Update 2/12/2015

February 12th, 2015 § 93 comments

IMG_9287Once again, it’s been a while since I’ve updated. Somehow most of you know that with me usually no news does not actually equal good news. Before I give an update I want to remind readers that I do update the blog Facebook page (click here to reach it) with short medical updates more often these days if you are interested.

Most of the last three weeks since I last wrote have been dealing still with swelling and blood count issues from radiation and from the extensive disease in my liver that we are working on with the radiation and with chemo. I’ve needed numerous transfusions of red cells for anemia and quite a few for platelets which have really come under attack. We have been taking a break from the Epirubicin and I got a dose of Faslodex (I had it last year as well in a clinical trial with a trial drug, this month I am using it with a daily pill, Letrozole). Rather than being cytotoxic chemos (traditional “cell-killers”) these are anti hormonal agents. We are just trying to let my body recover now for a few weeks.

Last week my abdomen grew and grew with fluid from the liver and overall inflammation. By the end of the week I had an abdomen the size I was when I was ready to give birth. The skin was painfully stretched. We needed to intervene. I went to urgent care for evaluation for a paracentesis (draining/”tap” of fluid). My platelets were too low. They transfused and I just made the cutoff. The process is pretty simple: visualize if the pocket of fluid is drainable (tiny pockets would not be) via ultrasound.

Three needles of increasing gauge are inserted to numb through to the pocket. A catheter is inserted and attached to a drainage bottle that has a bit of vacuum to draw out the fluid. Two and one half liters later we were done. It is a huge amount to see. I did have soreness at the site and discomfort from such a lot of fluid removal after. But this is a very common procedure with metastases to the liver (please, please remember: breast cancer that metastasizes to the liver is not liver cancer. Mets to the brain are not brain cancer. They are breast cancer cells that have moved in the body. There can be/are big differences in terms of prognosis, treatment, chemotherapy agents, etc).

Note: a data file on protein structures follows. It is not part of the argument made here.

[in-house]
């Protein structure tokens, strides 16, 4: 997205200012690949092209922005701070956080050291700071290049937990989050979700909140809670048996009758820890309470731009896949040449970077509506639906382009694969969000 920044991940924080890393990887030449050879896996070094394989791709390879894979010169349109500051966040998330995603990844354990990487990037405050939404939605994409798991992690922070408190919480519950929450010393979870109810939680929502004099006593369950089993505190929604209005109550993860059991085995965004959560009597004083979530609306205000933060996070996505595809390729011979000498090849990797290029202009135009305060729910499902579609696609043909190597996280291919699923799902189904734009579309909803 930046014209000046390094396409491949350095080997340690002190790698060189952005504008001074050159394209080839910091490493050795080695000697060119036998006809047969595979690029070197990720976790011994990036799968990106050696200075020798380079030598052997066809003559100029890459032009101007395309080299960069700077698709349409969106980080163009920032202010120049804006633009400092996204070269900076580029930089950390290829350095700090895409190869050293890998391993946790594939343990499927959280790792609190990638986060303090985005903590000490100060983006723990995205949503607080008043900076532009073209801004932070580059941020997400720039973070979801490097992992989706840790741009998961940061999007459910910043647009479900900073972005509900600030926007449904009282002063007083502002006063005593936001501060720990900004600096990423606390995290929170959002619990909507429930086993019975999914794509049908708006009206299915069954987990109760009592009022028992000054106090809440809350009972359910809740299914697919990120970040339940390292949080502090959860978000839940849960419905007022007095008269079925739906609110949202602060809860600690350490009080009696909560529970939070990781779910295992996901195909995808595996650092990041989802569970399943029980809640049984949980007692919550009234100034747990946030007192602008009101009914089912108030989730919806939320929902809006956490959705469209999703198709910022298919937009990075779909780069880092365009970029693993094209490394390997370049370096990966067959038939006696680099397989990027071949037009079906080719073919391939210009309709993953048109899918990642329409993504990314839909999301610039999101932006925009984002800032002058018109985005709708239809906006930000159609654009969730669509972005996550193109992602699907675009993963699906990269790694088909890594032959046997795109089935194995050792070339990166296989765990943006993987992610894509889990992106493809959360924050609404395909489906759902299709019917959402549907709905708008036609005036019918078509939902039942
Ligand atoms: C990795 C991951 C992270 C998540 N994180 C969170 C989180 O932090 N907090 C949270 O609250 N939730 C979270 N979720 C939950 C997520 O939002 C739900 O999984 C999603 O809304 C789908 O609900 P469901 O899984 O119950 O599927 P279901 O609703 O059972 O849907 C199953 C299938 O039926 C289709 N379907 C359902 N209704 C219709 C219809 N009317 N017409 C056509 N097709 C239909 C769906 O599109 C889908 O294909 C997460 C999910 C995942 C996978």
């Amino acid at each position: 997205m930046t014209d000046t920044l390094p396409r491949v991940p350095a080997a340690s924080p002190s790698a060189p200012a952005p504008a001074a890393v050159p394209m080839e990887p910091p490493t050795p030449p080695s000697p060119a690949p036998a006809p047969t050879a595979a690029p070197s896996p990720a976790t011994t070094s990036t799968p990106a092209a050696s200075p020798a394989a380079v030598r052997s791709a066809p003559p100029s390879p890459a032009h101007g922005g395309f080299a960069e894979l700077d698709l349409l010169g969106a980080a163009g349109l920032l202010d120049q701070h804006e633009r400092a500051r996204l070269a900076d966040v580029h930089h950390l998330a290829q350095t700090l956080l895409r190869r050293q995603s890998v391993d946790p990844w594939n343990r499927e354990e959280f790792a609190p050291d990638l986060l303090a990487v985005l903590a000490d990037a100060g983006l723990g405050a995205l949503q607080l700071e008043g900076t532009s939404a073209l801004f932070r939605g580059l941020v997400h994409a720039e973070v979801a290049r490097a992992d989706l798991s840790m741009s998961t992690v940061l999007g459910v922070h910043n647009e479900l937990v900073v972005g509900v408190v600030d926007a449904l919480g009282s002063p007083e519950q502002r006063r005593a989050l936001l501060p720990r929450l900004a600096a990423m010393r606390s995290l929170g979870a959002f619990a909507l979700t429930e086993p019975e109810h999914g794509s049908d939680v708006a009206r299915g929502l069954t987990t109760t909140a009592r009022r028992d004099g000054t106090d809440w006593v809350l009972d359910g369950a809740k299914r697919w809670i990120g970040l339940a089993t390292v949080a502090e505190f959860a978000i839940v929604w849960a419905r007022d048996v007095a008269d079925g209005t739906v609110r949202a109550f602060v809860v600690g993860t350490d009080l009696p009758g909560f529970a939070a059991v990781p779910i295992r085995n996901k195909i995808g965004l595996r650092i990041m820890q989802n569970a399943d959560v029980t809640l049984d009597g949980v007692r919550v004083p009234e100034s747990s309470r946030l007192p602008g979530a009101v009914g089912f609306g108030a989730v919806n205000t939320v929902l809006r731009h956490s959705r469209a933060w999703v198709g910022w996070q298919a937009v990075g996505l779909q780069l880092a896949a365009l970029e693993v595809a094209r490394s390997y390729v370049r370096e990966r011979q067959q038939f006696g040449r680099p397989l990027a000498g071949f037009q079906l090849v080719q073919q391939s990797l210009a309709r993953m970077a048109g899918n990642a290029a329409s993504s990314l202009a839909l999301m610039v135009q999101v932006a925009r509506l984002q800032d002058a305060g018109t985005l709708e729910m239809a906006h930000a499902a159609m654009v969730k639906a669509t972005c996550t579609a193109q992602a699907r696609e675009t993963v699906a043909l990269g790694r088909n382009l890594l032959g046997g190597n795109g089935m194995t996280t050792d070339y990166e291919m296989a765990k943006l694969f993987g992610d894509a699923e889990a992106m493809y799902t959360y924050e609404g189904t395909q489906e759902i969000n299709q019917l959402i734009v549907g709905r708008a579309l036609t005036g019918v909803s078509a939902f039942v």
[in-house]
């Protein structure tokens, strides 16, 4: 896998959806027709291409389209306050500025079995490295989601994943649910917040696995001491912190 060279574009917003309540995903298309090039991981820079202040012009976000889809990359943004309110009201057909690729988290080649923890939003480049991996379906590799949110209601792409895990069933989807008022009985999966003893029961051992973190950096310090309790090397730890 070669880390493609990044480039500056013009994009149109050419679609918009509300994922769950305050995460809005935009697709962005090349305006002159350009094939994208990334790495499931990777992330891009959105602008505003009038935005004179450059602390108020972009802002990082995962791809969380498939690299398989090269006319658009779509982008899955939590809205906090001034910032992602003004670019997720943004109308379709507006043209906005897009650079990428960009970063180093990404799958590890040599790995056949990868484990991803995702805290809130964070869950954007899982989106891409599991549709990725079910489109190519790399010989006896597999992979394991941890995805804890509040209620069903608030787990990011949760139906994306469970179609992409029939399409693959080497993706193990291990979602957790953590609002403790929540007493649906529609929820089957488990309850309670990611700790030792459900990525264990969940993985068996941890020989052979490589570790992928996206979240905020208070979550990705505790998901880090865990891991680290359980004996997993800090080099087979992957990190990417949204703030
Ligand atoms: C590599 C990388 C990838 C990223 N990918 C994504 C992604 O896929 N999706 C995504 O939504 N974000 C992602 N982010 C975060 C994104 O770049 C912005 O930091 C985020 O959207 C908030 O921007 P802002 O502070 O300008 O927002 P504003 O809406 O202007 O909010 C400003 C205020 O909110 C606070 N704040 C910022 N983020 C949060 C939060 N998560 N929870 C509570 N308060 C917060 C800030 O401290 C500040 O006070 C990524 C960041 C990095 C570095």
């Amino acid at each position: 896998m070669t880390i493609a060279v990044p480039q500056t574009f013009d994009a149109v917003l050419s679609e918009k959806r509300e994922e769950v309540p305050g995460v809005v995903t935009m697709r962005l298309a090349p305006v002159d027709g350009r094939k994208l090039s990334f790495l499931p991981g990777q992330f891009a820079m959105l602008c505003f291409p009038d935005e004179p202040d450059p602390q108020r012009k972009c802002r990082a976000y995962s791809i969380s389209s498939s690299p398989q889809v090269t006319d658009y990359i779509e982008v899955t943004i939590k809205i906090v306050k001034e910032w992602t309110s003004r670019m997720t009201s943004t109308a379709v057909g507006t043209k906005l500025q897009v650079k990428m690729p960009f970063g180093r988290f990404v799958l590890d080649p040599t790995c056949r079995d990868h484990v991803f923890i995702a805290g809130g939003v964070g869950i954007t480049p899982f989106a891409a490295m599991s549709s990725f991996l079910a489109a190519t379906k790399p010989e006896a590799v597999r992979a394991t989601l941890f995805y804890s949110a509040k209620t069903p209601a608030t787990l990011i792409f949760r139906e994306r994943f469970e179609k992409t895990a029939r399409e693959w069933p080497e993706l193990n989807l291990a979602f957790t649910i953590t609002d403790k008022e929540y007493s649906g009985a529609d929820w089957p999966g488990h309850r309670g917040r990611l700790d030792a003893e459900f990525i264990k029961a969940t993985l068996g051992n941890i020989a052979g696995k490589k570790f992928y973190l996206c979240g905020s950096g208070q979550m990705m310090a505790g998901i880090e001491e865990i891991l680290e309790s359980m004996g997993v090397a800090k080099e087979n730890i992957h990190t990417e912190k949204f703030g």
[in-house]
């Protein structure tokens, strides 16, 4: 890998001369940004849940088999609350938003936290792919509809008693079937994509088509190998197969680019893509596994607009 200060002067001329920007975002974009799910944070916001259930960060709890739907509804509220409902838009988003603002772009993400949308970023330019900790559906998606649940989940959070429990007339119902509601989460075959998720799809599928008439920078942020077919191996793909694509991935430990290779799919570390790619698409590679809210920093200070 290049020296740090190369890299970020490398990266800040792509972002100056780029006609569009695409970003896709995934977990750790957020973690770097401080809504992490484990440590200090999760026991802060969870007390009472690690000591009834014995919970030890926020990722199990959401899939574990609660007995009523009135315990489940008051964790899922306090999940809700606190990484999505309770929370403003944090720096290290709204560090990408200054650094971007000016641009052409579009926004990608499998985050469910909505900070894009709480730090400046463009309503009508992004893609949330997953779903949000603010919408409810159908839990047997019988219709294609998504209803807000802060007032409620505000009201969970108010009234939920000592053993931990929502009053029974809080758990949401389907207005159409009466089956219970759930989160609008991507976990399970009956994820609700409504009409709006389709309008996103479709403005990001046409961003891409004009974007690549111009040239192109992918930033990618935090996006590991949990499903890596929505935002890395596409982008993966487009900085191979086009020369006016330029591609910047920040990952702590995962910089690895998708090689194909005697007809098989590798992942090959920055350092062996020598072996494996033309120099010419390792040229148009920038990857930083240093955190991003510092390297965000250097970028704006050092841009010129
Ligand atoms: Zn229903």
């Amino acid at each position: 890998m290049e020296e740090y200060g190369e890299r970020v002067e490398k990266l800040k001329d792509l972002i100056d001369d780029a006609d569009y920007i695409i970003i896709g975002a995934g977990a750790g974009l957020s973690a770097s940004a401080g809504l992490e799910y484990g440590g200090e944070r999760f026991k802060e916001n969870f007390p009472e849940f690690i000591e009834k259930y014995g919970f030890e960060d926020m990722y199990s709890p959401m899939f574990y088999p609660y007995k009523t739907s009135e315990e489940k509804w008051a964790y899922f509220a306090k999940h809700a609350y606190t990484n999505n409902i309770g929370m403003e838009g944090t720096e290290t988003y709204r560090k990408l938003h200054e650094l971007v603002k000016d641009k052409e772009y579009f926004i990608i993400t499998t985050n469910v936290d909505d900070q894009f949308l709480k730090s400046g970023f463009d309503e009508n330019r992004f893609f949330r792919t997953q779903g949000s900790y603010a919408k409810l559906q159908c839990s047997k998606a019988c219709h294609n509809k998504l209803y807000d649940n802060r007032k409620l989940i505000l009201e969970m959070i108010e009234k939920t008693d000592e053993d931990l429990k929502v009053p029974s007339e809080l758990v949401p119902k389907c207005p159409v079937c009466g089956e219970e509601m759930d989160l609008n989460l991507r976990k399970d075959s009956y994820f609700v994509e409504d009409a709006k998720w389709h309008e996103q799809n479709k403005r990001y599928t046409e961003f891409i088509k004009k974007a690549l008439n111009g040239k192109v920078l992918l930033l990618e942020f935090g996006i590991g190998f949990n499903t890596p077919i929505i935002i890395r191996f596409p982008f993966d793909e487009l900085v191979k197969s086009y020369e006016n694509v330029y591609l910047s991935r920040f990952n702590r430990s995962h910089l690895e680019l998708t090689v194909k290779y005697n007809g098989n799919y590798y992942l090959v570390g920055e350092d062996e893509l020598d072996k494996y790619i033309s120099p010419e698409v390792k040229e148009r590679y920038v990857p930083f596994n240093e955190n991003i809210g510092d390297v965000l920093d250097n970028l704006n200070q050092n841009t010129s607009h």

Some patients only need a few of these abdominal taps. Some need them every few weeks depending on how chemo, etc. are working. Sometimes a drain is actually placed to allow a constant ability to remove fluid.

If you were following me last year you know I had a drain placed in my lung while in the hospital that accomplished something similar. I was fortunate to only need that one for a few weeks (I had already had a one-time tap on my left lung called a thoracentesis). For now there are no plans for a drain or other more serious interventions in my abdomen. Now that my potassium levels are holding steady we are using diuretics to manage the issue.

We are working on the plan for next week, it is likely that I will be going back to a chemotherapy called Xeloda (these are pills taken daily) for a bit because it is gentler on blood counts. I’ll update when we have a decision on that.

I’m weak, still unable to drive, or do much more than walk than to the bathroom or a car that is picking me up. I’ve had to adjust some things at home including bathroom rails and so on. Safety is most important and especially with very low platelets falls and any bleeding or injury risk is a serious concern.

I’m sure I’ve forgotten something (or things) but I do want to get this out today. I see snow out the window but I’m still focused on Spring. These hydrangeas in my room this week reminded me March is not far off.

Thank you to those near and far for all different kinds of support given this month with an extra shout-out to my wonderful team at Sloan-Kettering. If any of my doctors, nurses, or support staff there are reading this: you help make these tough days better. I value your care always.

Update 1/17/2015

January 17th, 2015 § 78 comments

Image 5Hi everyone… finally an update. I know I have been quiet. As you probably assumed, it has been a very difficult month. I finished whole brain radiation (and I needed to add the C2 vertebrae) and liver radiation a month ago. The brain and liver were two week regimens each but the start times were staggered so it took three weeks to complete. I was having trouble with my magnesium and potassium levels and those needed to be addressed. As a result I needed to be at Sloan-Kettering every weekday for more than 30 straight days between radiation and the aftermath. It was quite a schedule.

In the last few weeks my problem became swelling (edema) from inflammation from the liver radiation. My abdomen was shockingly distended and that was causing me trouble with discomfort and moving around.

I have had fatigue but it hasn’t been the sleeping-all-day form that I was warned might happen with the brain radiation. Fatigue encompasses more than just “tiredness.” For me the fatigue has been more weighted on weakness. I have had a lot of trouble walking and doing steps. I’ve needed to use a wheelchair at SK for a few weeks now. That shouldn’t last much longer as I get stronger to walk distances again. But on the bad days I couldn’t get more than down to the car for my ride.